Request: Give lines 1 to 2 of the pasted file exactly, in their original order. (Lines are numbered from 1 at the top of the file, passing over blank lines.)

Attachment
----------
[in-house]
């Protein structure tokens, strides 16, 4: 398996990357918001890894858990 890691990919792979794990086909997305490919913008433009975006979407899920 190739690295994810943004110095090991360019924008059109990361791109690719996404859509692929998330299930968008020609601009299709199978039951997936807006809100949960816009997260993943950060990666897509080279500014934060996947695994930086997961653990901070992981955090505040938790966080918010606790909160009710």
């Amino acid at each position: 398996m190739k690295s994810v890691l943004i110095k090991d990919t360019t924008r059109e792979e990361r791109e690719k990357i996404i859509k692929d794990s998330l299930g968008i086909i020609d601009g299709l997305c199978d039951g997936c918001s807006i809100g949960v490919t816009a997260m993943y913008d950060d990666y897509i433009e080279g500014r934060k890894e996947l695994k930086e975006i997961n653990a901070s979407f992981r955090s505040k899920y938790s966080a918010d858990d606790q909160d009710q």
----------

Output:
[in-house]
């Protein structure tokens, strides 16, 4: 398996990357918001890894858990 890691990919792979794990086909997305490919913008433009975006979407899920 190739690295994810943004110095090991360019924008059109990361791109690719996404859509692929998330299930968008020609601009299709199978039951997936807006809100949960816009997260993943950060990666897509080279500014934060996947695994930086997961653990901070992981955090505040938790966080918010606790909160009710």